01.08.04 – By Wray Edwards: Last night’s Vegas contest between Mexican Erik Morales, and El Salvadoran Carlos Hernandez was opened, and presented, as not only a boxing match, but an event at which two national heroes brought the honor and pride of their homelands before the world. Both countries national anthems were sung, and a lot of flag-waving took place. There were some interesting parallels and differences between these two diligent men.
In parallel, they were both from our Latin neighbors to the south. Both have roots there, but also reside and train in the Southwestern U.S., and possessed World titles. Their differences were appropriate to their origins, in that Morales, the taller of the two, is from the larger country Mexico, while Hernandez represented Mexico’s little brother to the south. I have traveled extensively in both nations, and found that last night’s boxing ambassadors were very representative of their heritages.
The classical boxer Morales, brought the exalted skills one might expect coming from the larger, and more cosmopolitan nation. Hernandez, on the other hand, represented the much smaller, and until recently, more violent society. It was then, no surprise that Hernandez’ style was of the street, showing courage, determination and resilience by roughing it up inside. When you are from a place in which death squads, revolution, and bullet riddled cars are seen along the road from the airport to the Capital, your view of life will most probably center on survival.
Morales’ meteoric rise to boxing championship through technique and skill was pitted against the patient, long-term struggle of Hernandez to achieve a crown for himself and his people. The fight was a microcosm of those very attributes, with Hernandez the brawler having to pay a heavy price to get past Morales’ reach advantage, to bring his brand of mayhem to Erik’s front yard. The majority of the fight saw Carlos moving doggedly forward through Erik’s minefield, as he has throughout his ten-year boxing career, often arriving at Erik’s front door a bit messed up.
Once inside Morales fistic fences, Hernandez was at times, able to unleash bunches of punches, and an occasional head butt, which eventually cut both of Erik’s eyes to a minor degree. Unfortunately for Hernandez, once he got inside, or was close enough to strike, he did not always let his hands go, as his corner was begging him to do. Morales was not so shy, and cut loose at every opportunity when the fighters were at HIS favorite distance. In fact, since Carlos was often inactive, when he felt like snuggling, Erik seemed to welcome these little siestas to rest up for the break, and then to return to his classical, long-range sharp-shooting.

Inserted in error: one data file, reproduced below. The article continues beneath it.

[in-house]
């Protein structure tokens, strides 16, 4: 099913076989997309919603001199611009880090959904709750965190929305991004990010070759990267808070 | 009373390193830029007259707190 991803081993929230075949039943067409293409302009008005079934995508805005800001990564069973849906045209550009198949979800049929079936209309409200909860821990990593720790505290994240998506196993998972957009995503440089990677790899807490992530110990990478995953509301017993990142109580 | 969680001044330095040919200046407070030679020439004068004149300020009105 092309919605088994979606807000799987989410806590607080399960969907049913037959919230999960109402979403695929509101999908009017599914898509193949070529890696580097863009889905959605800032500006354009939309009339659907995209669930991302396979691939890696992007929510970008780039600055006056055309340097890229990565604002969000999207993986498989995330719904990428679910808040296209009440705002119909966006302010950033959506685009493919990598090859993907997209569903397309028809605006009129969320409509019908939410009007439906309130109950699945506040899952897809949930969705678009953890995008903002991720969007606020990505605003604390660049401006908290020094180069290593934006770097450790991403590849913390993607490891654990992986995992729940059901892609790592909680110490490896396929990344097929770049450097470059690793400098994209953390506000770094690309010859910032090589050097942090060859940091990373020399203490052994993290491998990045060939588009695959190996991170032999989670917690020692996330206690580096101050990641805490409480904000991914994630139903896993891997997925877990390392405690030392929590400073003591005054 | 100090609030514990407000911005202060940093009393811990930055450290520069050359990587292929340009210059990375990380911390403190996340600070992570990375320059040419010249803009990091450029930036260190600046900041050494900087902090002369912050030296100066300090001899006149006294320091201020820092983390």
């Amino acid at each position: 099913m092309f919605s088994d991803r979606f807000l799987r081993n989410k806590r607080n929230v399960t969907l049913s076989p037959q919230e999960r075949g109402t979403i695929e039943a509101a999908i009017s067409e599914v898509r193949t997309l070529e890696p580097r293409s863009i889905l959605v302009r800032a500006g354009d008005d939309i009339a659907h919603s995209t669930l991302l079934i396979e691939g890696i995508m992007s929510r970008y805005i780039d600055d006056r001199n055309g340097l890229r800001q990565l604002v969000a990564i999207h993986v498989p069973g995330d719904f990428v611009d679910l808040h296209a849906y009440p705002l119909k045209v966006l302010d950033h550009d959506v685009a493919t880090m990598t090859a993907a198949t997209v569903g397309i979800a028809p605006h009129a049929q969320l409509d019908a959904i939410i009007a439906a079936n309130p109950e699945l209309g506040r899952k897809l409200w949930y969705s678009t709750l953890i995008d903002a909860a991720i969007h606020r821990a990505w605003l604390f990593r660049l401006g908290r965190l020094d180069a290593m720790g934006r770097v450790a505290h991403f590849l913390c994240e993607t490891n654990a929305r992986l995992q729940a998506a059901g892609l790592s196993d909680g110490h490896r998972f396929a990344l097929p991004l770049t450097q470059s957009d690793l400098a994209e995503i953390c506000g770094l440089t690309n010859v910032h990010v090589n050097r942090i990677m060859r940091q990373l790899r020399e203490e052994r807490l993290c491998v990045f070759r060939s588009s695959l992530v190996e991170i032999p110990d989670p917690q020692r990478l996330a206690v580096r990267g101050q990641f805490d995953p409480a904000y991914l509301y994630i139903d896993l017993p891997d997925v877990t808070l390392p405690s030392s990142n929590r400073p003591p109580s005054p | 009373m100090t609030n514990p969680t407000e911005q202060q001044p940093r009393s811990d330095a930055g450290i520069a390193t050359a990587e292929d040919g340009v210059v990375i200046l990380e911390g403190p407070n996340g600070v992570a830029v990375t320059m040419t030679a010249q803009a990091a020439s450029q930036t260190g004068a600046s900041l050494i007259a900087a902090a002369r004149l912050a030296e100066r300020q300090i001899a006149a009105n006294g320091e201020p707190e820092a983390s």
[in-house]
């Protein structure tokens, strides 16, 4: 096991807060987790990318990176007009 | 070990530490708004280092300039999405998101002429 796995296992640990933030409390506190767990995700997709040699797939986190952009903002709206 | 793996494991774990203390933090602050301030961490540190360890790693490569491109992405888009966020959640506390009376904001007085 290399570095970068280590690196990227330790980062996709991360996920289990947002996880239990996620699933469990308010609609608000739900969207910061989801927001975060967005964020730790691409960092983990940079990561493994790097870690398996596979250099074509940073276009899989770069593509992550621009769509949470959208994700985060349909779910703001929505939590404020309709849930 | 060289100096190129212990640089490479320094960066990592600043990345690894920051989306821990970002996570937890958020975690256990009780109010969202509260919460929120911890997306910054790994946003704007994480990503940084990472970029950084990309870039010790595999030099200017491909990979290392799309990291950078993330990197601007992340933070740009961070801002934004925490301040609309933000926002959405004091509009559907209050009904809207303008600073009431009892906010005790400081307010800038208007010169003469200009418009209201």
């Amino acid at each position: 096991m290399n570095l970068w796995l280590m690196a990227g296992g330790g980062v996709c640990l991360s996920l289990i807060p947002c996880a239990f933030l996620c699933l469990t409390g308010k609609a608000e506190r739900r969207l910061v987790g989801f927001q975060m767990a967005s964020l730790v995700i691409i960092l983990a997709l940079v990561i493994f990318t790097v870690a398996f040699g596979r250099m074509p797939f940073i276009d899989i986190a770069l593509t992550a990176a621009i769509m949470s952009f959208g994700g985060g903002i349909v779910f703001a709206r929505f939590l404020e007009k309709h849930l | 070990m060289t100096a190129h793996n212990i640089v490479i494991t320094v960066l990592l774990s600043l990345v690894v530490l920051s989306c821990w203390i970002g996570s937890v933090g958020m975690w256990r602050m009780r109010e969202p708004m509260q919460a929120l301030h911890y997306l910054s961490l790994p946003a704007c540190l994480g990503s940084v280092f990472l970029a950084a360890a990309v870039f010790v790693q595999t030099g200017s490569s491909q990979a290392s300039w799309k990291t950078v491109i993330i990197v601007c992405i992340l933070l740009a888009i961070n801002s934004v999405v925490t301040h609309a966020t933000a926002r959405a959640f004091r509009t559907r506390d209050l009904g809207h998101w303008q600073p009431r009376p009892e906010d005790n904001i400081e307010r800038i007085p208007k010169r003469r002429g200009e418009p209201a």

Neither boxer seemed to have the ability to deliver the necessary power for a KO, therefore the fight went the distance. Neither fighter was ever in real trouble though Hernandez came close to touching a glove; it was 50/50 off balance, and a medium power stroke from Erik which caused the stagger. Because of the style differentials, the fight was not a candidate for FOTY, but it did have enough action, combined with the patriotic fervor of the fans in attendance, to make for some good entertainment. Both fighters earned respect and gratitude for their performances.
As is often the case, there has to be a loser. Last night, it was Carlos Hernandez. He was unable to satisfy his tiny country’s desire for a “victory” over their big brother to the north. Carlos was obviously disappointed during the post-fight interview. The only positive note for him there, was speculation that Erik would move up in weight, and leave the S Feather WD for Hernandez to try to recapture. Hernandez speculated he might follow Morales up in weight. That would be a mistake.
But there was a winner, and it was Erik Hernandez, who once again demonstrated that he is a serious champion in the SFWD and contender for Jr. LWD and above should he decide to move up. He has so many exciting and delicious fights which are possible, that one hardly knows where to start. Pacman, Frietas, Casamayor, Diego, Marquez, and others are all there to be had, not to mention that the relatively young Morales can move up two, or even three more times as his taller frame might allow. He is, obviously, a classy guy, and will hopefully be paired with other boxers who match him in style. Every time that happens, we are in for a treat.